Database Interface Design Usability - PowerPoint

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					Database Interface Design &
LIBR 557 Group Presentation
Agathe Holowatinc, Yolanda Koscielski, Cindy Mack & Katherine Parker

  “A well-designed user interface is
       based on principles and
     a development process that
              centers on
        users and their tasks.”
             - Microsoft Corporation, 1995
Topics Covered
   Definitions, History & Milestones
   Key concepts
       Group exercise

   Design Challenges
       Game

   Implications & New Approaches
Database Interface Design:
“So What?”
   A lot of information today is found in web-
    based indexes & databases
   Many web-based databases are key to
    personal, scholarly, professional research in
   Many have largely replaced their paper-
    based predecessors
   An online database is useless without a
    good user interface
Definition & Orientation
A User-Centric Design Approach
   A user interface is an interface through
    which the user receives some stimuli and
    provides some response
   The user is the target of the information
    and the driver of the system
   Putting the user at the center of the design
    approach greatly improves the chances of
    creating an intuitive, efficient, and effective
   UI Design Mantra: “Know Thy User”
Human Factors Goals
Human Factors Engineering is based on
  3 goals:
1.   Provide an interface that is intuitive to
     the user
2.   Provide the user with the easiest
     interaction possible
3.   Help users complete their tasks
Interaction Designer:
A Job Description (
   Working with multidisciplinary development teams,
    you will spearhead user interface design in
    conceptualization, design, and development of Oracle
   Responsibilities include identifying requirements,
    developing user models, designing and prototyping UI
    for interaction, developing and maintaining UI
    specifications and guidelines, and communicating with
    development teams to evangelize UI design directions
    and resolve design tradeoffs and implementation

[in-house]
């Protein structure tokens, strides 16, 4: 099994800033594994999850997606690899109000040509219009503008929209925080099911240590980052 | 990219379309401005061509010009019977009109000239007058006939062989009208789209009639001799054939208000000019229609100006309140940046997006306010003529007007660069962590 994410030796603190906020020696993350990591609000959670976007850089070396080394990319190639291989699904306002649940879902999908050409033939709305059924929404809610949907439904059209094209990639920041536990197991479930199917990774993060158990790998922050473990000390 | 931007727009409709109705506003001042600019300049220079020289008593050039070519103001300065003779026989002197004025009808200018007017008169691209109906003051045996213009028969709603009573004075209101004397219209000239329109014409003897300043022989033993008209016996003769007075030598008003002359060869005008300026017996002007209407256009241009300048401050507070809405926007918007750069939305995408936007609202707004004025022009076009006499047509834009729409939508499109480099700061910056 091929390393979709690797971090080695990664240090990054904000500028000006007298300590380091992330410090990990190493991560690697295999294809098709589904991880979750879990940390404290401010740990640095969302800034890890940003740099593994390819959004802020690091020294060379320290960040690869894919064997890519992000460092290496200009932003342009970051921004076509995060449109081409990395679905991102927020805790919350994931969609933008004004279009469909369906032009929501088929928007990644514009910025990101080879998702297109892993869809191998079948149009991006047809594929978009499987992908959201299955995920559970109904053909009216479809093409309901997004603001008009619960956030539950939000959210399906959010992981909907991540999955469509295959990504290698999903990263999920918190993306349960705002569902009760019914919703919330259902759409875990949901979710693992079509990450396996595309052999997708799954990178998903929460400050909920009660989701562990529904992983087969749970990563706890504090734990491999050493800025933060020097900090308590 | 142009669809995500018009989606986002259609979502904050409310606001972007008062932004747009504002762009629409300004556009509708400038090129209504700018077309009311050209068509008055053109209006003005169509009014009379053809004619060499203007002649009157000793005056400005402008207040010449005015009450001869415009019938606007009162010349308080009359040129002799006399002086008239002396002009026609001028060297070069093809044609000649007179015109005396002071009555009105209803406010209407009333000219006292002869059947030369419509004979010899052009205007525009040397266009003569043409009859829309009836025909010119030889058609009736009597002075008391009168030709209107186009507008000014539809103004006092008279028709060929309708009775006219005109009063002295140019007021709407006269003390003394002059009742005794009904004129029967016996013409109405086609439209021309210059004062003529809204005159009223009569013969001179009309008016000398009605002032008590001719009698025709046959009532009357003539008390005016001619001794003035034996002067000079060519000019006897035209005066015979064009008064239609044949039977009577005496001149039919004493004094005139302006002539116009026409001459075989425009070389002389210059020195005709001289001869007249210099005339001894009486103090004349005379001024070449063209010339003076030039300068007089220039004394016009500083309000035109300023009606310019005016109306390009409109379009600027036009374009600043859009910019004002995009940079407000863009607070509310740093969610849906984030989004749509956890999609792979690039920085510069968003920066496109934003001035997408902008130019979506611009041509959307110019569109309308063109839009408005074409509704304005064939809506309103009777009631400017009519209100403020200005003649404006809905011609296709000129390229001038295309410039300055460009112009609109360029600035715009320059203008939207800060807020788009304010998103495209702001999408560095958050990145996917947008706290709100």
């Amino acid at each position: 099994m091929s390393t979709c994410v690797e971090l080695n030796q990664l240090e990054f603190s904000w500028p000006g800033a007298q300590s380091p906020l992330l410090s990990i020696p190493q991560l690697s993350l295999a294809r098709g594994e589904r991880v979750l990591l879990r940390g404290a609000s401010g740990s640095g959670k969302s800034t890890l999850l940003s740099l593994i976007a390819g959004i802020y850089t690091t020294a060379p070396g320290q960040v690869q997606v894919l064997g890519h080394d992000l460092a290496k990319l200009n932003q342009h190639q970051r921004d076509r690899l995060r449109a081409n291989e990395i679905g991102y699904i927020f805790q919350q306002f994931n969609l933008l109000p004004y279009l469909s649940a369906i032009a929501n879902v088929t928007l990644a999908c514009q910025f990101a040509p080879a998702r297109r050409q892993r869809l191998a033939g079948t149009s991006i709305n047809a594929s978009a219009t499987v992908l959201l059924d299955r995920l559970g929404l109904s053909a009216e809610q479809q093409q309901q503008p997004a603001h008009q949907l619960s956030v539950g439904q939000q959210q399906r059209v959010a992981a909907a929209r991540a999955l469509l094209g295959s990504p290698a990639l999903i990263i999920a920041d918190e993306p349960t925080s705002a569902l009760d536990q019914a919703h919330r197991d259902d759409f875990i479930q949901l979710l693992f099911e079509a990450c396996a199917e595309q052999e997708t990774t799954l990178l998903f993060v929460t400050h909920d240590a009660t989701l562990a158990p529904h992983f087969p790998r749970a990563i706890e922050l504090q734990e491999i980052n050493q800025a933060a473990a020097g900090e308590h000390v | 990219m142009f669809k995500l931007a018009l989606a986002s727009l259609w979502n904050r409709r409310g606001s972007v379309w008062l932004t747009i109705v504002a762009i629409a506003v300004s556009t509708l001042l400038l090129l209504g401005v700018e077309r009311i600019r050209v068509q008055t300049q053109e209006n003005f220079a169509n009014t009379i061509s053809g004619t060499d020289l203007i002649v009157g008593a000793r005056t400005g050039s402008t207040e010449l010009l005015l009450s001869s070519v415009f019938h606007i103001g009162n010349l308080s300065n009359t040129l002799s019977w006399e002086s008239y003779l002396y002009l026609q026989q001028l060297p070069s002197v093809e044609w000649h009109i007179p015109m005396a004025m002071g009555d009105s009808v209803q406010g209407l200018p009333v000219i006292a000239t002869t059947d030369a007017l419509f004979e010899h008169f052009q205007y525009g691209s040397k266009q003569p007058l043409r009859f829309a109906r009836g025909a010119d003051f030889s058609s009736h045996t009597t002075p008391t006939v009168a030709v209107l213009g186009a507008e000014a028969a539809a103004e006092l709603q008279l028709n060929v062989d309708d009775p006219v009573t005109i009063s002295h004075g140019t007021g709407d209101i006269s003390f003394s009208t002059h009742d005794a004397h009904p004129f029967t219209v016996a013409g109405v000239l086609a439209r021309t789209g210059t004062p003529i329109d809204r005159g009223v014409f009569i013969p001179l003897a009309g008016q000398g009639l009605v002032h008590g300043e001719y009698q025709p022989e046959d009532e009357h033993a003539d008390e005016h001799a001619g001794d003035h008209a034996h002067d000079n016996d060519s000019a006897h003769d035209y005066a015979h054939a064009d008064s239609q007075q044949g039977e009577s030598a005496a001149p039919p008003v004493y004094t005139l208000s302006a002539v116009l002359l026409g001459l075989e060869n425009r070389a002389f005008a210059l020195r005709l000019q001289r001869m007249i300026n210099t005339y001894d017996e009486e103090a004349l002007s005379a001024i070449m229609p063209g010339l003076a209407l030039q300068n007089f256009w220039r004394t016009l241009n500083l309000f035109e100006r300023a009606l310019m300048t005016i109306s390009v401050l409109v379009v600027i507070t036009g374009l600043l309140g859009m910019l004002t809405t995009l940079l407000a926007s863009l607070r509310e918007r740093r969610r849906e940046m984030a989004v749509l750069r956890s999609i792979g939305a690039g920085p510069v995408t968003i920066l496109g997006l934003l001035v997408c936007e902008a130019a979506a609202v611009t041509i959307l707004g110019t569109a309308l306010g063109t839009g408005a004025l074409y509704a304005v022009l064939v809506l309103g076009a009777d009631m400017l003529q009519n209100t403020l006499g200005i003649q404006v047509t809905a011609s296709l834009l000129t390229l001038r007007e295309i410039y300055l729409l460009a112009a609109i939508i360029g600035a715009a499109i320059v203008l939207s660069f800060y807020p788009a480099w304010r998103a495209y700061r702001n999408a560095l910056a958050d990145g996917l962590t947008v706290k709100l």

   You will collaborate closely with usability specialists to
    conduct necessary front-end research and support
    usability efforts throughout the product development
    cycle. Also, you will work closely with visual designers
    to achieve optimal visual appearance of products.
   You will mentor associate user interface designers and
    student interns.
Definition & Orientation
What is a highly usable database
   Intuitive
   Transparent
   Supports users and allows them to
    accomplish their goals quickly,
    efficiently and easily
In contrast, poor usability…
   Means that people using your database
    cannot efficiently perform the tasks you
   Can come from overly complex databases
   Can lead to large numbers of errors
   Can mean that people just don’t like using
    your system
   If the next steps are not obvious, users will
    spend time trying to figure them out
   Users may make mistakes or may just
    leave your database with a bad feeling
Brief History

   A Very Brief History of User Interface Design
                               Topic Introduced by Air force

             1990's                        2000                           Today
         It gets Hot -           Since 1975, the number        It's become one of the most
     Several IR systems          of databases has grown        important criteria for judging
develop web-based operations         by the thousands                    software
Major Milestones
   IR systems have traditionally been the
    domain of librarians and information
   Web-based online systems open a new